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The effect of self-efficacy on coping behaviours, performance, and emotions in youth swimmers Hadd, Valerie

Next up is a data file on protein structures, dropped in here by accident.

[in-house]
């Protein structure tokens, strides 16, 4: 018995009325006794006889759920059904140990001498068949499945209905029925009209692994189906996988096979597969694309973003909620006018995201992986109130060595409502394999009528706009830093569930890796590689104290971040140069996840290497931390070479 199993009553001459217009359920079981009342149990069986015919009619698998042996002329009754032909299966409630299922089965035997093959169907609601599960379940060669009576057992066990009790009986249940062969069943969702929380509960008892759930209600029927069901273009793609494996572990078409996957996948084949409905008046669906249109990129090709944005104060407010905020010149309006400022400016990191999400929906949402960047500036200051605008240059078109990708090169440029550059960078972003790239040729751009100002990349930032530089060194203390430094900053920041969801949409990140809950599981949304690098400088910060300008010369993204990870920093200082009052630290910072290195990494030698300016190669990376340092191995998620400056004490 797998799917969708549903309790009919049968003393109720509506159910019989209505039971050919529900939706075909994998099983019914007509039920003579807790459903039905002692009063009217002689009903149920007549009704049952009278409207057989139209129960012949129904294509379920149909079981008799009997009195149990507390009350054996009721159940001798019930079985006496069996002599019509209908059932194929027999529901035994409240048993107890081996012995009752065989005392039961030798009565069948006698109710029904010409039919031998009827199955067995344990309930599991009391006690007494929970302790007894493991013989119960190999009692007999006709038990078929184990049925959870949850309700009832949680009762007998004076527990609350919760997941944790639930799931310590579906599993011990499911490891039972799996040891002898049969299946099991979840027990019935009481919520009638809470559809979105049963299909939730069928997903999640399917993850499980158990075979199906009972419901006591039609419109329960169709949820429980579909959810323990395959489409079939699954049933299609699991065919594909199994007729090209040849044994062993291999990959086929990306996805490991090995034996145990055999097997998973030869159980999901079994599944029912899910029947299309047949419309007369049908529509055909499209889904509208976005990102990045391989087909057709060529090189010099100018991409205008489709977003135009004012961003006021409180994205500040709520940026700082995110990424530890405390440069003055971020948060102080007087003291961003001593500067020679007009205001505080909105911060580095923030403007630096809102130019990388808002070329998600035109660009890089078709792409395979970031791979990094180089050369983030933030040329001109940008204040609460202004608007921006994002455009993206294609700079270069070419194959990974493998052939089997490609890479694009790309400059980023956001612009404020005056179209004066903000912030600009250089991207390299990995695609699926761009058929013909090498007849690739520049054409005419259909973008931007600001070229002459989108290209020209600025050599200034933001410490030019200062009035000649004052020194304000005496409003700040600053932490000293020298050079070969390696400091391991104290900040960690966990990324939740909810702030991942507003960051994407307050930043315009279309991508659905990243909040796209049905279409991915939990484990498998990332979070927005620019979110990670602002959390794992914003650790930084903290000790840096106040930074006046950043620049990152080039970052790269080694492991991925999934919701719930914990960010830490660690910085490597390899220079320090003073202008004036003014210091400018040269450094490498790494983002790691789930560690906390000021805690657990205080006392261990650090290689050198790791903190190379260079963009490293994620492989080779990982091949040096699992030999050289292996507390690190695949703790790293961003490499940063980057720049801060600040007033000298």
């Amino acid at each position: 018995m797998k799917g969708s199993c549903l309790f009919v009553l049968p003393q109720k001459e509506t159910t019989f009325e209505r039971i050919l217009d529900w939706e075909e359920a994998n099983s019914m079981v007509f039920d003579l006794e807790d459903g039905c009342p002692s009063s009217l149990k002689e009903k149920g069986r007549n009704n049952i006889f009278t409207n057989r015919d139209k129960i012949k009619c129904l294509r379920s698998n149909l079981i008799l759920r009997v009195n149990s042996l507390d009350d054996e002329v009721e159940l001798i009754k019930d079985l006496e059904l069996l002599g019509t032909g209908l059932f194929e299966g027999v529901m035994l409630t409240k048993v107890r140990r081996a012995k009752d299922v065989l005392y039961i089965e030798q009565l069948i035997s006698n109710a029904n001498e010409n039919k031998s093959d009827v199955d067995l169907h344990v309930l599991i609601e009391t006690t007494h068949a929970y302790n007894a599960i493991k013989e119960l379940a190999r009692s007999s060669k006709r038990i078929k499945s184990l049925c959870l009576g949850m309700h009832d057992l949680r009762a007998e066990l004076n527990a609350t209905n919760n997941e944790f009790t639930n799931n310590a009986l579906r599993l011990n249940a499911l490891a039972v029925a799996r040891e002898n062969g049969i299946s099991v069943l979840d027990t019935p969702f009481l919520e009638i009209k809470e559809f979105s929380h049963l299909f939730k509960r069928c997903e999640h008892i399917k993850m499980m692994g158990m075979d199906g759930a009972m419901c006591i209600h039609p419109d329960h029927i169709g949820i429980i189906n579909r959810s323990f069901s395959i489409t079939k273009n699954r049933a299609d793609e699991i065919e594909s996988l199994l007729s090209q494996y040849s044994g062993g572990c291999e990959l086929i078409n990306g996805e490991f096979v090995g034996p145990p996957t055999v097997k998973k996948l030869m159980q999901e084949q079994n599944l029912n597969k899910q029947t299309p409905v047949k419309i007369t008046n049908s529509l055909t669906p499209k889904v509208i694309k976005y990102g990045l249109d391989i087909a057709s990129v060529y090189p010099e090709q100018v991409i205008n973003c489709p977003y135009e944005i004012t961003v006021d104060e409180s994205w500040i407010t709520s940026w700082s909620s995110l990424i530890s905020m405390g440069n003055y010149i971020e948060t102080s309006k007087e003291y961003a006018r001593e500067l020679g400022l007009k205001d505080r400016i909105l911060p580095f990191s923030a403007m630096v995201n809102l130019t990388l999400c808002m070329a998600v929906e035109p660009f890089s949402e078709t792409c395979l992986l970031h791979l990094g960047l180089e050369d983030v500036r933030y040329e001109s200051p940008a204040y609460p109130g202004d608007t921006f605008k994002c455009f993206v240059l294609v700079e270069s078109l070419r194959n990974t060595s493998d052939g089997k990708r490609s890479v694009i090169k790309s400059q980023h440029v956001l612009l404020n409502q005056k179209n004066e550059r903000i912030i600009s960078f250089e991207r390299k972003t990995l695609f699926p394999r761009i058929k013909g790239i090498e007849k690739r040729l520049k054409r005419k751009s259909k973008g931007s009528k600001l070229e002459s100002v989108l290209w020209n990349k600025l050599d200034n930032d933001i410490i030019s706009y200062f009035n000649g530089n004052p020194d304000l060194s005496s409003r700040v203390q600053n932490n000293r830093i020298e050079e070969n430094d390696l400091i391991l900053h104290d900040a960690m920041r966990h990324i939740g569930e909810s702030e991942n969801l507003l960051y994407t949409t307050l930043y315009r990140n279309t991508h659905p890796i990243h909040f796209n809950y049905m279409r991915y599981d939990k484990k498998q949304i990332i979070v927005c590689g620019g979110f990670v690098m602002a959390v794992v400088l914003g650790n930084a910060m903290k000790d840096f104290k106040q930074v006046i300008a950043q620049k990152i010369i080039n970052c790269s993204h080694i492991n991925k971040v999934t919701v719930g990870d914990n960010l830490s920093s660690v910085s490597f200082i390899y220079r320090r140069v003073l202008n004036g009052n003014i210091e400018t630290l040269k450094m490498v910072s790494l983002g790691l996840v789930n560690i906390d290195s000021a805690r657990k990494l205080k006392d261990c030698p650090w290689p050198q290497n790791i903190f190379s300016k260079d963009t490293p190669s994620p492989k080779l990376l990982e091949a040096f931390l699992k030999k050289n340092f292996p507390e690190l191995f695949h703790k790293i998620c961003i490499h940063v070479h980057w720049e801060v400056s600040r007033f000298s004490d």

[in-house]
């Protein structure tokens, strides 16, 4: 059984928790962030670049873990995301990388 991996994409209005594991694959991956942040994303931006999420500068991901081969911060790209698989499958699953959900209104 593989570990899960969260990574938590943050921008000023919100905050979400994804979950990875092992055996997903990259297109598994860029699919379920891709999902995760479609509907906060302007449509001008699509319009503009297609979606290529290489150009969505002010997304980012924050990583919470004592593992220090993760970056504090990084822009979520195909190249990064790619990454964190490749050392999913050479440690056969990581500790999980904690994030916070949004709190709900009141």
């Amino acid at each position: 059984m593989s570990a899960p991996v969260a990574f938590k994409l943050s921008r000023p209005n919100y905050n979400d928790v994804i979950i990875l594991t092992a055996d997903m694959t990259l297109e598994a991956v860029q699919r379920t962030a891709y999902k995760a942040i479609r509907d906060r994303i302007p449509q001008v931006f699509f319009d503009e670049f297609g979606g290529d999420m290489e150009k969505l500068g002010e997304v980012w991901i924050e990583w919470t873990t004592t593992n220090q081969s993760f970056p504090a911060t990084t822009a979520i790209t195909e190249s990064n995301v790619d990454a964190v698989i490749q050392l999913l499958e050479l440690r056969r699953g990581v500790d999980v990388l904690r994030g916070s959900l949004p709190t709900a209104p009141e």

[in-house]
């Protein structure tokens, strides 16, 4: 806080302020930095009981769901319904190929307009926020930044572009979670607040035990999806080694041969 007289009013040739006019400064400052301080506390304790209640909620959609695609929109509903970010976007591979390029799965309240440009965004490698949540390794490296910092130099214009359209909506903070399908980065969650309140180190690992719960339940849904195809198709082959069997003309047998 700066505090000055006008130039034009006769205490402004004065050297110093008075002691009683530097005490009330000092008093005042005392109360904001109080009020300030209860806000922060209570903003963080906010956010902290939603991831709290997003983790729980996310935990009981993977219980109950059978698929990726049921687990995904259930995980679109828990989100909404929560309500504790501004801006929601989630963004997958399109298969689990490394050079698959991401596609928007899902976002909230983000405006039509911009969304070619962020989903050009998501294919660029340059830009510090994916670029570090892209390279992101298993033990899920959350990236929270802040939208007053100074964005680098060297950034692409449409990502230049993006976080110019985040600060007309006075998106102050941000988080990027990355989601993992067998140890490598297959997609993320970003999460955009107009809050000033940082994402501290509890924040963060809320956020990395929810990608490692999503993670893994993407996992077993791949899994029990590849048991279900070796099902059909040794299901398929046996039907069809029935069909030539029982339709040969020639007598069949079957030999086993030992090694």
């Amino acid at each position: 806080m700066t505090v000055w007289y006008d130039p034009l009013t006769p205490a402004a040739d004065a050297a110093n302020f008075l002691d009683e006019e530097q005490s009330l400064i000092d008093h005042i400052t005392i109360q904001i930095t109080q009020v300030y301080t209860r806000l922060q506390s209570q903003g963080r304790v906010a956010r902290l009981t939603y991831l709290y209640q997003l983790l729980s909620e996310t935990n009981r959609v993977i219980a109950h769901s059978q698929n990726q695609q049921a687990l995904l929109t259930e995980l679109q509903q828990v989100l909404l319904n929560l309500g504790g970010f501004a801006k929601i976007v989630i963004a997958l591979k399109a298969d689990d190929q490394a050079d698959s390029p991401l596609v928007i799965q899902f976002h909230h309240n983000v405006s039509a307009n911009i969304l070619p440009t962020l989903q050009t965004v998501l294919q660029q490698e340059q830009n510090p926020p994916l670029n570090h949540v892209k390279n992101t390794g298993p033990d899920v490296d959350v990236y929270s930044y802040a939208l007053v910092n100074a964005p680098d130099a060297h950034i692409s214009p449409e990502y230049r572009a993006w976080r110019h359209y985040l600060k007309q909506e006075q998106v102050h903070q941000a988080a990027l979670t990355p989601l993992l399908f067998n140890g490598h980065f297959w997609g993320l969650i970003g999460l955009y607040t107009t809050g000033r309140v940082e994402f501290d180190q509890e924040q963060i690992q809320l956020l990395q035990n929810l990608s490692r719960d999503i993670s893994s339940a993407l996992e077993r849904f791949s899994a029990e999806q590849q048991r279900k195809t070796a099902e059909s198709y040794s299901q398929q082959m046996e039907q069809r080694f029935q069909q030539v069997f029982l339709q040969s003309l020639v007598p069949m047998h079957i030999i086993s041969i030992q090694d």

This study investigated how self-efficacy and coping influences performance and performance related emotions in high performance youth swimmers. Lazarus' (1991. 1999) Cognitive Relational-Motivational Theory holds that how people cope with stress is a process that can subsequently influence both performance and emotions. Problemfocused (i.e. efforts to change a situation), emotion-focused (i.e. emotional control), and avoidance (i.e. withdrawal) coping are three coping functions frequently investigated in sport (Crocker & Graham, 1995; Gaudreau & Blondin, 2002). Self-efficacy, the belief that one can generate the necessary actions to achieve a desired outcome (Bandura, 1997), is another significant predictor of performance (Bandura, 1997). Self-efficacy can be viewed as a potential factor influencing the appraisal of a stressful situation and can play a significant role in the selection of coping options. To date, there has only been one exploratory study looking at the influence of self-efficacy on coping behaviors in sport (Haney & Long, 1995). The purpose of the current study was to examine a model that linked self-efficacy beliefs to coping, performance, and emotions in youth swimmers recruited at provincial championships in British Columbia, Ontario and Quebec. One hundred seventy-seven participants (aged 14-18 years) volunteered to complete questionnaires prior to and following their race. The pre-race questionnaires included a stress thermometer and self-efficacy scale specific to swimming. The post-race instruments included the Coping Functions Questionnaire (Kowalski & Crocker, 2001) and the Positive and Negative Affect Schedule (PANAS; Watson, Clark, & Tellegen, 1988). It was expected that self-efficacy would be positively correlated to problemfocused coping and that a positive link would be found between problem-focused coping and performance. Furthermore, it was hypothesized that self-efficacy would positively correlate with performance and that a positive goal/time discrepancy would be associated to positive emotions. Results did not support the expected model. Correlational analysis found a positive relationship between self-efficacy and performance discrepancy (r = .24, p

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